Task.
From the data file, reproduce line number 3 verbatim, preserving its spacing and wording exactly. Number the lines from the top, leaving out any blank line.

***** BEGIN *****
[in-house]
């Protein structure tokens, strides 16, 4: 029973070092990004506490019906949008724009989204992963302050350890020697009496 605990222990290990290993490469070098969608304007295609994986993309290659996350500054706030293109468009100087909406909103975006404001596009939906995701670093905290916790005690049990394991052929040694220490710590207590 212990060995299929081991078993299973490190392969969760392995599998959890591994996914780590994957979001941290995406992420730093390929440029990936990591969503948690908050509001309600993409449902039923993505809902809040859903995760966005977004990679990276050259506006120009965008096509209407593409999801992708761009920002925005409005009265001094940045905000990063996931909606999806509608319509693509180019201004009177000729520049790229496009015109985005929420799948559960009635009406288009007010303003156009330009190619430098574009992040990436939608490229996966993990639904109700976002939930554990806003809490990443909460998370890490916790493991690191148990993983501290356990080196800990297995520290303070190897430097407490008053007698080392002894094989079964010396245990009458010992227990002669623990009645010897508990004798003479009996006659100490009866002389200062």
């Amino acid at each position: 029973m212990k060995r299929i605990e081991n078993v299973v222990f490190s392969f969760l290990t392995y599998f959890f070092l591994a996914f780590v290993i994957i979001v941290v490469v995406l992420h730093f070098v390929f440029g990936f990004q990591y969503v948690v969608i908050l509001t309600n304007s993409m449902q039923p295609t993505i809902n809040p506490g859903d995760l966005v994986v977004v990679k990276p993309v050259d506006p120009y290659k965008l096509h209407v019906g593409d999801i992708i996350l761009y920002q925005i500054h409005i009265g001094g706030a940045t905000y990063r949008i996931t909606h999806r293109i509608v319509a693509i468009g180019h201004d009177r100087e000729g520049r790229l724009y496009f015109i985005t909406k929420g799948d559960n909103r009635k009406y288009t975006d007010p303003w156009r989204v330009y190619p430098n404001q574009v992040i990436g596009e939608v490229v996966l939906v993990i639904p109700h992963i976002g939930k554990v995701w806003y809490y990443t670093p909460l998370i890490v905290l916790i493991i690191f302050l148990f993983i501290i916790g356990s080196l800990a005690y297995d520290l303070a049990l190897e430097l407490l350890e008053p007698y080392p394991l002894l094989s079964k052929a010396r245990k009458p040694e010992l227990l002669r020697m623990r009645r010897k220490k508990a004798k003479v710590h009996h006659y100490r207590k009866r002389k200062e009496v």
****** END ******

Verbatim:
């Amino acid at each position: 029973m212990k060995r299929i605990e081991n078993v299973v222990f490190s392969f969760l290990t392995y599998f959890f070092l591994a996914f780590v290993i994957i979001v941290v490469v995406l992420h730093f070098v390929f440029g990936f990004q990591y969503v948690v969608i908050l509001t309600n304007s993409m449902q039923p295609t993505i809902n809040p506490g859903d995760l966005v994986v977004v990679k990276p993309v050259d506006p120009y290659k965008l096509h209407v019906g593409d999801i992708i996350l761009y920002q925005i500054h409005i009265g001094g706030a940045t905000y990063r949008i996931t909606h999806r293109i509608v319509a693509i468009g180019h201004d009177r100087e000729g520049r790229l724009y496009f015109i985005t909406k929420g799948d559960n909103r009635k009406y288009t975006d007010p303003w156009r989204v330009y190619p430098n404001q574009v992040i990436g596009e939608v490229v996966l939906v993990i639904p109700h992963i976002g939930k554990v995701w806003y809490y990443t670093p909460l998370i890490v905290l916790i493991i690191f302050l148990f993983i501290i916790g356990s080196l800990a005690y297995d520290l303070a049990l190897e430097l407490l350890e008053p007698y080392p394991l002894l094989s079964k052929a010396r245990k009458p040694e010992l227990l002669r020697m623990r009645r010897k220490k508990a004798k003479v710590h009996h006659y100490r207590k009866r002389k200062e009496v």